Another negative point for me was the mistakes in the book. From confusing the number of the person he was going to kill (one of his ways was to walk past people and count to a certain number, and that person would be his next victim) to misnaming a real-life murder victim that would take seconds to look up. The second was a big story in Scotland and the error jolted me right out of reading.

The novel, overall, wasn't bad. I enjoyed it enough to keep reading until the end but I was never really impatient to know what happened next.
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1 of 1 people found the following review helpful
5.0 out of 5 stars Gruesome but great!, 2 April 2011
This review is from: Random (Kindle Edition)
I bought this book in Cape Town whilst on holiday - I came upon it in a bookshop and thought it looked interesting - an odd place for a Glaswegian to pick up a book about Glasgow but it was fantastic! I read it in about a day and could hardly put it down. It is gruesome and I am worried about the author's mental health (how on earth could anyone think up the methods of murder) but it is really good book. Not for the faint hearted but I am keen to read the next one. The story is complex and you never know what will happen next, (except that it will be grizzly) and despite the fact that the main character is clearly insane, there is a sense of feeling sorry for him and somehow sympathising with him in some way........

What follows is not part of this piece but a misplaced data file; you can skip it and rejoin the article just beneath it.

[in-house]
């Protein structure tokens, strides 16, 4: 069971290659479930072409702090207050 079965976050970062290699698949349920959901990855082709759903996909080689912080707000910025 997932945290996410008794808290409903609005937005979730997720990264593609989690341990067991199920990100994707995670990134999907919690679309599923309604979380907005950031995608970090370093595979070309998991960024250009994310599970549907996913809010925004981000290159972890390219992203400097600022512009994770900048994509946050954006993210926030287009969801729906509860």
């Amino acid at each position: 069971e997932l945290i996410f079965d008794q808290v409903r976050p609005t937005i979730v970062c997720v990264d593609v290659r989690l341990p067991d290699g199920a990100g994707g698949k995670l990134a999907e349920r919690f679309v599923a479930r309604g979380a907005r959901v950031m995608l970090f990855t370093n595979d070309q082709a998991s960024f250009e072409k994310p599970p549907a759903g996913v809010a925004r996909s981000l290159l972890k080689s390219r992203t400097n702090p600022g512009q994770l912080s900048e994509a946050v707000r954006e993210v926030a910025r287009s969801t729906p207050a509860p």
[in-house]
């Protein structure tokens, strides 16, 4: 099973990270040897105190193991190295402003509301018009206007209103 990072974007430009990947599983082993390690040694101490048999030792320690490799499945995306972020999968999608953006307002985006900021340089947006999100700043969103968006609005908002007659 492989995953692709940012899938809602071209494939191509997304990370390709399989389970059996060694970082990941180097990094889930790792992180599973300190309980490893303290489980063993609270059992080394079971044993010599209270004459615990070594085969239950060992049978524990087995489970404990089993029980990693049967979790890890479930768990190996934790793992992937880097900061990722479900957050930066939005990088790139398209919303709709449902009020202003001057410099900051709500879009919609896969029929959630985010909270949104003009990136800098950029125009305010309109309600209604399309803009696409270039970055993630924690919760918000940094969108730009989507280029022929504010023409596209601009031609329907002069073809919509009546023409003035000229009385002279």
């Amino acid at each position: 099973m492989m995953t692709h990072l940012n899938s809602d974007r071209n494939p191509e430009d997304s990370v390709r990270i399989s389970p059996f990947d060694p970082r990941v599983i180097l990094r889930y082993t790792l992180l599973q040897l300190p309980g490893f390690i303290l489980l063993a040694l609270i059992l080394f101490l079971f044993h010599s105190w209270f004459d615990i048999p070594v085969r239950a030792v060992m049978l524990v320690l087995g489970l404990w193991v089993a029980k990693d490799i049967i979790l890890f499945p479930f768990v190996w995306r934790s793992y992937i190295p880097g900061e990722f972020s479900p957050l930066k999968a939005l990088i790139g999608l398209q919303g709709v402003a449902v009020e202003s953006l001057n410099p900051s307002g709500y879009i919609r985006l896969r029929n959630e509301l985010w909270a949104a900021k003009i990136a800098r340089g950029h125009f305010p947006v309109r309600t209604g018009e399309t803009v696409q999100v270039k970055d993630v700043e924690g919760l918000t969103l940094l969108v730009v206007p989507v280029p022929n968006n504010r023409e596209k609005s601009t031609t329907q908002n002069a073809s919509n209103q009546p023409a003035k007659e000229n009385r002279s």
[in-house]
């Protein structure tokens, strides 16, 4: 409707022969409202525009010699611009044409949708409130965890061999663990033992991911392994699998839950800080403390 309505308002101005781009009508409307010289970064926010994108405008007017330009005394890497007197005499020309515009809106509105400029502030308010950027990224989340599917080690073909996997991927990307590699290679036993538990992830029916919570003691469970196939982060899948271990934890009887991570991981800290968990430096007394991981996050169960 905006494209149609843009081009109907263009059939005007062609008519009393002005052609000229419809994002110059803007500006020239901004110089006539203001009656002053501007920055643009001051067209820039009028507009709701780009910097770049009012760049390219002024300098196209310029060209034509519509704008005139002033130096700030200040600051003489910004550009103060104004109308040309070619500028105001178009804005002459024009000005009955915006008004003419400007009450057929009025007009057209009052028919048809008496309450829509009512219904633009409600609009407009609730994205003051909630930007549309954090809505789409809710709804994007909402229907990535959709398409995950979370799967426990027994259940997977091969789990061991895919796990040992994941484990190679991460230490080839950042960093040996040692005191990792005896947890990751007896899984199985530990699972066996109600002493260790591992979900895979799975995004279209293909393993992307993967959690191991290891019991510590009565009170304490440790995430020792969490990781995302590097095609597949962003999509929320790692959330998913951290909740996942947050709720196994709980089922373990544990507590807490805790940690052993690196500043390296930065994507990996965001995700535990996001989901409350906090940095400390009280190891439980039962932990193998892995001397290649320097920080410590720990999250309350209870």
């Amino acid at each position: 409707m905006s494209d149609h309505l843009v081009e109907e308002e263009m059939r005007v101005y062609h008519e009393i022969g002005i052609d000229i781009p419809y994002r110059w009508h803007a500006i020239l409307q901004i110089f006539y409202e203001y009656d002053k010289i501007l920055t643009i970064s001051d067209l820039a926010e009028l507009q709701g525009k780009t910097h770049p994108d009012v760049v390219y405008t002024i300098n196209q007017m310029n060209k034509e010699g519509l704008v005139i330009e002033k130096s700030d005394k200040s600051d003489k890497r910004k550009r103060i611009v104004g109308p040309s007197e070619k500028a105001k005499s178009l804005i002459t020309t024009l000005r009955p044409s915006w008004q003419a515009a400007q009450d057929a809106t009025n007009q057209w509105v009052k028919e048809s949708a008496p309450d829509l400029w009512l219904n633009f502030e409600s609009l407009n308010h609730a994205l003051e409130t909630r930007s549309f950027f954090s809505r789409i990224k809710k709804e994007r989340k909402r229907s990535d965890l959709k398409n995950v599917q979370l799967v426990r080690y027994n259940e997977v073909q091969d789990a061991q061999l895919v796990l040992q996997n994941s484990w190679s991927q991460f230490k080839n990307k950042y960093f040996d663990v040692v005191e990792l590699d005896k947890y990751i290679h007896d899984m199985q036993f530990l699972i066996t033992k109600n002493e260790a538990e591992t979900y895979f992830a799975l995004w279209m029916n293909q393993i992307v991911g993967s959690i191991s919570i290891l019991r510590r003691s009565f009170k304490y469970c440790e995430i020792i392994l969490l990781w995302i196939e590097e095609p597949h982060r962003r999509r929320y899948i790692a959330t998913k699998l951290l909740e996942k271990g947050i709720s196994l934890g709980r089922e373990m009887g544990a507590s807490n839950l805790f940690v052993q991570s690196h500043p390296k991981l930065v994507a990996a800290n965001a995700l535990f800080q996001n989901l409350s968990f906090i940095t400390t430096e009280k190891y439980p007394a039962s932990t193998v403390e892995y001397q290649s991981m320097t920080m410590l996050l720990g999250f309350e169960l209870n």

Essentially there is a madman on the loose and he is cleverly able to out fox the police and others - but for how long?
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1 of 1 people found the following review helpful
4.0 out of 5 stars Glasgow Noir, 27 Sep 2010
By 
Crazy Bald Heid "kennyb63" (Surrey, England) - See all my reviews
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This review is from: Random (Paperback)
I held little hope for this book fearing that it would trawl through every Glasgow hardman cliche imaginable. It touches on some but in other respects it captures the city quite skilfully.

The central premise is the story of a serial killer stalking the streets of Glasgow on a revenge mission told in the first person. So far so predictable. But to Robertsons credit he pulls all of the strings together in a nice little denoument and abrupt finish. It is not for the faint hearted being both violent and written in the colourful Glasgow vernacular. Easy read in short chapters.

I enjoyed it.
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1 of 1 people found the following review helpful